• Chart of the Week
  • December 30, 2019

Judging on gender

A professor helps a student in class.


Teaching evaluations can be unkind, unfair, and even cruel to university professors who incur the wrath of an angry student. 

As good-humored as many professors might try to be, there are real career consequences. Many institutions use these assessments in faculty hiring, tenure, and promotion decisions, even though the reviews are often focused on nonacademic factors, like a professor’s appearance.

A paper presented at last year’s AEA annual meeting in Atlanta examines how gender bias shapes standard evaluations of teaching.

Researchers Whitney Buser, Jill Hayter, and Emily Marshall wanted to know how student views of a female instructor changed relative to their male counterparts over the course of a semester.



Figure 1 from Buser et al. (2019)

Collecting data from seven institutions, the researchers administered three surveys throughout the semester to measure how student impressions changed. The ratings for teachers that students said they would “recommend” revealed a significant gap between male and female instructors at the beginning of the semester that virtually disappeared as the course neared the end.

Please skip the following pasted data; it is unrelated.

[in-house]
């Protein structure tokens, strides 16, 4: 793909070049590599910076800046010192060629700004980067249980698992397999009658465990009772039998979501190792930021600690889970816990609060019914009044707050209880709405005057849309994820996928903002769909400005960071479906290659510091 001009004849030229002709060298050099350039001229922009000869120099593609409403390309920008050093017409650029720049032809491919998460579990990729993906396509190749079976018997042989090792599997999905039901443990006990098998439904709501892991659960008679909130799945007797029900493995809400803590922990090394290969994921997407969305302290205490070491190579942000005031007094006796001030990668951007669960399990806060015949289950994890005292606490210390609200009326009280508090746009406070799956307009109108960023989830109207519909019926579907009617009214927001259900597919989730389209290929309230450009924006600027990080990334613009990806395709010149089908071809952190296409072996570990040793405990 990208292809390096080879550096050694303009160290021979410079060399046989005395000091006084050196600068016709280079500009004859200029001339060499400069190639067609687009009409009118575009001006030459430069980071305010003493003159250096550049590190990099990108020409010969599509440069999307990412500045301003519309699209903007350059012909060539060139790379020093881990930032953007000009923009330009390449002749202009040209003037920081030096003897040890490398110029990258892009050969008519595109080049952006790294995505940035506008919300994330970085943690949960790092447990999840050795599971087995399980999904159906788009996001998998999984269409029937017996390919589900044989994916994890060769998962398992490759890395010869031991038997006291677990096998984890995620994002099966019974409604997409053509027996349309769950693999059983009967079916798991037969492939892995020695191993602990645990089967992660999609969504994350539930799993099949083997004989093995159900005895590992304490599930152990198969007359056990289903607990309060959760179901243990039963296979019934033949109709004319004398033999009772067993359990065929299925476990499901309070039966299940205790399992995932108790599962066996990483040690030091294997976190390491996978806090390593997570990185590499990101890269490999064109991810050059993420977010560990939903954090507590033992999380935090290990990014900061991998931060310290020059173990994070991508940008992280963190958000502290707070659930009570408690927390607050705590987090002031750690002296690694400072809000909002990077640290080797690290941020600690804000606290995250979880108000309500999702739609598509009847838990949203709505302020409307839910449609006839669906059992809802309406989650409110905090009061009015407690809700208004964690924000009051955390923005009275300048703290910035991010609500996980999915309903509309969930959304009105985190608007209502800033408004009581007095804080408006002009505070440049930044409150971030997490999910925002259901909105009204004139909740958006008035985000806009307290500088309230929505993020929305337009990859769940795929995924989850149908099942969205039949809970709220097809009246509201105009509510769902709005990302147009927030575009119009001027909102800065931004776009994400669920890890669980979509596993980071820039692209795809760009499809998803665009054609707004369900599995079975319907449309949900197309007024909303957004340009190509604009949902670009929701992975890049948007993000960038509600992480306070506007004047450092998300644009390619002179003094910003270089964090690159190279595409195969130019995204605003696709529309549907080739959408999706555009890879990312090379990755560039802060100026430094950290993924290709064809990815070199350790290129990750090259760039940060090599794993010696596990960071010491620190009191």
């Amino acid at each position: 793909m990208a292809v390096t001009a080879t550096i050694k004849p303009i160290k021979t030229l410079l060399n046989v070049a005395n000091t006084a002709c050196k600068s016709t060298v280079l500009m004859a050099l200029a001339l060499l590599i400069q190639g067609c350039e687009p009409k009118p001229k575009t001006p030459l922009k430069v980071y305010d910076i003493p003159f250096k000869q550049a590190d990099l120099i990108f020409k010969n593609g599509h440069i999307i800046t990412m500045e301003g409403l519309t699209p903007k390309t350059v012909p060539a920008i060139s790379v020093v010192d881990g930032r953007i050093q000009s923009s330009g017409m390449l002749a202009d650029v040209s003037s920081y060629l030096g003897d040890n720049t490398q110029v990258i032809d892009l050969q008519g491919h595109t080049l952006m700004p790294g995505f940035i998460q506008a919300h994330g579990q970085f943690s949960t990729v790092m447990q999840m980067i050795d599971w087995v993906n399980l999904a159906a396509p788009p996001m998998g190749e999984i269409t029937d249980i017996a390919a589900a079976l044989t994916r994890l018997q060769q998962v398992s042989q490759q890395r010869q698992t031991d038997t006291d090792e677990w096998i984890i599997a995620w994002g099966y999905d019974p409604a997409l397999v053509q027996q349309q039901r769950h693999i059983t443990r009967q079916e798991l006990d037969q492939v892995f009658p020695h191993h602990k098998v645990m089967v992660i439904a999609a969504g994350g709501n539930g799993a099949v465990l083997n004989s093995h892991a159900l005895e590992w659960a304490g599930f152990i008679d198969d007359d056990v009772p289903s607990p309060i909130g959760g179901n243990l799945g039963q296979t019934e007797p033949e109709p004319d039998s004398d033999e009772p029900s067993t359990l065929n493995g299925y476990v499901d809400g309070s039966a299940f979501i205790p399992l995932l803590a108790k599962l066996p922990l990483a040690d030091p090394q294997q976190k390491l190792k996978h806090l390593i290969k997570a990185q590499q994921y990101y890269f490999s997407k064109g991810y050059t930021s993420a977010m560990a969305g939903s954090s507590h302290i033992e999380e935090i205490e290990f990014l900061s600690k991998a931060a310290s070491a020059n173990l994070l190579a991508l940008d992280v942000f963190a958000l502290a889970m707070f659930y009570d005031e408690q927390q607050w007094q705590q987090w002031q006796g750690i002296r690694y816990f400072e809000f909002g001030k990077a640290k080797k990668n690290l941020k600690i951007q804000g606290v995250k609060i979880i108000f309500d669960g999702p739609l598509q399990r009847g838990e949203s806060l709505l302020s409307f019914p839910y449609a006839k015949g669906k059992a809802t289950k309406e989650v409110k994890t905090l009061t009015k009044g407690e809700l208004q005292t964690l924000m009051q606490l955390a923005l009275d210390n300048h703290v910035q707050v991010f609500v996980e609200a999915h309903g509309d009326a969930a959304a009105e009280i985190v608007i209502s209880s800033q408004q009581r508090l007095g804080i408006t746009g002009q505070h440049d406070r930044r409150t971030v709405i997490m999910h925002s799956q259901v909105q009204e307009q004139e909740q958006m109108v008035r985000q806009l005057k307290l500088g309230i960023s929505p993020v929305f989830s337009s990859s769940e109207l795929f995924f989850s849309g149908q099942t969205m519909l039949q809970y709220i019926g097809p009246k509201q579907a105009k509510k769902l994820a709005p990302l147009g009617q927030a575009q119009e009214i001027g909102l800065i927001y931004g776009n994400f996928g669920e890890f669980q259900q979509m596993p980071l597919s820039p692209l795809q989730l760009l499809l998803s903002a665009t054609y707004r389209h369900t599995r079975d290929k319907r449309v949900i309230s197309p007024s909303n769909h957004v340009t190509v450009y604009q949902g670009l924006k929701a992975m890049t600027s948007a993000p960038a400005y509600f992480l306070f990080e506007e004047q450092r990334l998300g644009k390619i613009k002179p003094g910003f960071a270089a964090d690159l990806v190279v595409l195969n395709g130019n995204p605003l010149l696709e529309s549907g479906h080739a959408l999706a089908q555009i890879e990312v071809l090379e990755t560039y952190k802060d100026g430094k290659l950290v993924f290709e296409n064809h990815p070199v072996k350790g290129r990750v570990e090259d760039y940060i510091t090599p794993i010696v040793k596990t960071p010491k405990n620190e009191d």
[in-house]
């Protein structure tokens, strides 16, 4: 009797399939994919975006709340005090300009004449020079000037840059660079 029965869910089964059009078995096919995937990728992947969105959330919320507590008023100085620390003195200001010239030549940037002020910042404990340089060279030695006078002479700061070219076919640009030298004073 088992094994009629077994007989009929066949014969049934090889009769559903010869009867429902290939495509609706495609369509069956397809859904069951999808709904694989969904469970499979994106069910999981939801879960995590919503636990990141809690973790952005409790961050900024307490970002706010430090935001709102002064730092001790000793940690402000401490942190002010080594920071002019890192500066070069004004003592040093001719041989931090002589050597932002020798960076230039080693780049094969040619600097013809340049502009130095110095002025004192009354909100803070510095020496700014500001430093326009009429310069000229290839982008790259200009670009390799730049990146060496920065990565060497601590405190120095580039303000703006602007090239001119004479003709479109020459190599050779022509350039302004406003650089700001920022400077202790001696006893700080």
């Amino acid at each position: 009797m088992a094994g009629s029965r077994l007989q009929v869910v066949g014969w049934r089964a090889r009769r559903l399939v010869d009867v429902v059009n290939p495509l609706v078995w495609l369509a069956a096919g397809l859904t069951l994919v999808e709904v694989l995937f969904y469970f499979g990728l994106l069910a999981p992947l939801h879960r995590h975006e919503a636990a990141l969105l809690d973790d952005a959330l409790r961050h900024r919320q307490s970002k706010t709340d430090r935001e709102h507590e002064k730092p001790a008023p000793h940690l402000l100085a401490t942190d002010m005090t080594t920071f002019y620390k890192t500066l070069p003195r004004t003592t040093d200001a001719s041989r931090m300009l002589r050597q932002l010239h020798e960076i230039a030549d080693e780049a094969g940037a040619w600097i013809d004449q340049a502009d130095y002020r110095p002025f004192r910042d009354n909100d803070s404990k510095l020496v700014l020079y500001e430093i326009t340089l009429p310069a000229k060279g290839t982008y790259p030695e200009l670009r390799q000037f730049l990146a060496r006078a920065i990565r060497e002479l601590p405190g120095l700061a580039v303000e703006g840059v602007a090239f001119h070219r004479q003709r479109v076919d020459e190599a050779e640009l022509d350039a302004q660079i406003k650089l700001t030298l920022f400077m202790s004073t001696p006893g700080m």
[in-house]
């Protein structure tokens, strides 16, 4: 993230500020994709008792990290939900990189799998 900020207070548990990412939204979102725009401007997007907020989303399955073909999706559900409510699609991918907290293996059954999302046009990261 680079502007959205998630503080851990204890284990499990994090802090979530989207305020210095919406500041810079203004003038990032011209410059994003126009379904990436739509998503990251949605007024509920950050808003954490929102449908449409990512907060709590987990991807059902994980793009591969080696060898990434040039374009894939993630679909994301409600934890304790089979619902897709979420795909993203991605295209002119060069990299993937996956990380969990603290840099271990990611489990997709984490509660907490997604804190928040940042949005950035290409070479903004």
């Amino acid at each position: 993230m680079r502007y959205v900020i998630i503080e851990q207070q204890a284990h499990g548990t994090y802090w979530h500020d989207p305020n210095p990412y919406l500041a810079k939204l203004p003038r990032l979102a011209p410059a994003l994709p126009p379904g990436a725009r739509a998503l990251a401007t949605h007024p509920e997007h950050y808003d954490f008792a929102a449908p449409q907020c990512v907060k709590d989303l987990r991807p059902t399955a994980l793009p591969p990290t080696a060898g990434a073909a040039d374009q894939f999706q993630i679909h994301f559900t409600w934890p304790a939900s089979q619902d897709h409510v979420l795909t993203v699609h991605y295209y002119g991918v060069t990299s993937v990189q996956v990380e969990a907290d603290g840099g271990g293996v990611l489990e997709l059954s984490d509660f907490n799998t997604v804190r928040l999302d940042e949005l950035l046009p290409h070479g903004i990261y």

Even as universities grow increasingly aware of how student, faculty, and course characteristics influence teacher evaluations, this research suggests that the dynamics of how those scores change is important to understand, too.